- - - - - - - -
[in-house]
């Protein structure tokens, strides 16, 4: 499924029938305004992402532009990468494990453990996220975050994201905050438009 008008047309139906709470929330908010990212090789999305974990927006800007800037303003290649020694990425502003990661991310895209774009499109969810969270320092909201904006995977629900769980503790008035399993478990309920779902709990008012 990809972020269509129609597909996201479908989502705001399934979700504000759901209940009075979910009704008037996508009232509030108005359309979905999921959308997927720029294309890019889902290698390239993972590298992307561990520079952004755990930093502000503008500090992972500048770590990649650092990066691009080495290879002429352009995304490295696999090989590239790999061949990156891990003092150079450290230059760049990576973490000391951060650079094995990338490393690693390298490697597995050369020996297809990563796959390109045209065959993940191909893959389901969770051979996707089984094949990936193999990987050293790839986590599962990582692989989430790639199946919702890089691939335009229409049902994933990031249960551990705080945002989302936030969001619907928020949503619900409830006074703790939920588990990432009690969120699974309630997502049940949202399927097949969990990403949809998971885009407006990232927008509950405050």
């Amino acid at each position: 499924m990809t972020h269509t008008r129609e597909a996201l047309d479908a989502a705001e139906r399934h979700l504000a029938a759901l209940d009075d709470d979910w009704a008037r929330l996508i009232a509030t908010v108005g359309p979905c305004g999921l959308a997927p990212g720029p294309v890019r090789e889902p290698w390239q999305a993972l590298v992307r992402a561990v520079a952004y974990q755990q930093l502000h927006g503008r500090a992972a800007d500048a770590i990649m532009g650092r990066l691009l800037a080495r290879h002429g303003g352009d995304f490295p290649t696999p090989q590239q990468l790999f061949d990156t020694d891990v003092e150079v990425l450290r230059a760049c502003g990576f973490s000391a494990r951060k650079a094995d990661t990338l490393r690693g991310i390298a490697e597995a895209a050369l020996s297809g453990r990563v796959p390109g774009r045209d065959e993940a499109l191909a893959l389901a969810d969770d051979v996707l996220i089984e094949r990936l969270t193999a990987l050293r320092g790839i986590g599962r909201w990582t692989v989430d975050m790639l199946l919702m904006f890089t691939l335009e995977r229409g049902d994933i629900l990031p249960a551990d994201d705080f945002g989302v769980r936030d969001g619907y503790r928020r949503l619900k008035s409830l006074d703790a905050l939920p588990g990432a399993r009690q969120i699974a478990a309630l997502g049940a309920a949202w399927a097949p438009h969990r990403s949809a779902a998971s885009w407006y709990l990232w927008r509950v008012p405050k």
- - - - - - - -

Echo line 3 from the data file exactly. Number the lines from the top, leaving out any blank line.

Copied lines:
């Amino acid at each position: 499924m990809t972020h269509t008008r129609e597909a996201l047309d479908a989502a705001e139906r399934h979700l504000a029938a759901l209940d009075d709470d979910w009704a008037r929330l996508i009232a509030t908010v108005g359309p979905c305004g999921l959308a997927p990212g720029p294309v890019r090789e889902p290698w390239q999305a993972l590298v992307r992402a561990v520079a952004y974990q755990q930093l502000h927006g503008r500090a992972a800007d500048a770590i990649m532009g650092r990066l691009l800037a080495r290879h002429g303003g352009d995304f490295p290649t696999p090989q590239q990468l790999f061949d990156t020694d891990v003092e150079v990425l450290r230059a760049c502003g990576f973490s000391a494990r951060k650079a094995d990661t990338l490393r690693g991310i390298a490697e597995a895209a050369l020996s297809g453990r990563v796959p390109g774009r045209d065959e993940a499109l191909a893959l389901a969810d969770d051979v996707l996220i089984e094949r990936l969270t193999a990987l050293r320092g790839i986590g599962r909201w990582t692989v989430d975050m790639l199946l919702m904006f890089t691939l335009e995977r229409g049902d994933i629900l990031p249960a551990d994201d705080f945002g989302v769980r936030d969001g619907y503790r928020r949503l619900k008035s409830l006074d703790a905050l939920p588990g990432a399993r009690q969120i699974a478990a309630l997502g049940a309920a949202w399927a097949p438009h969990r990403s949809a779902a998971s885009w407006y709990l990232w927008r509950v008012p405050k």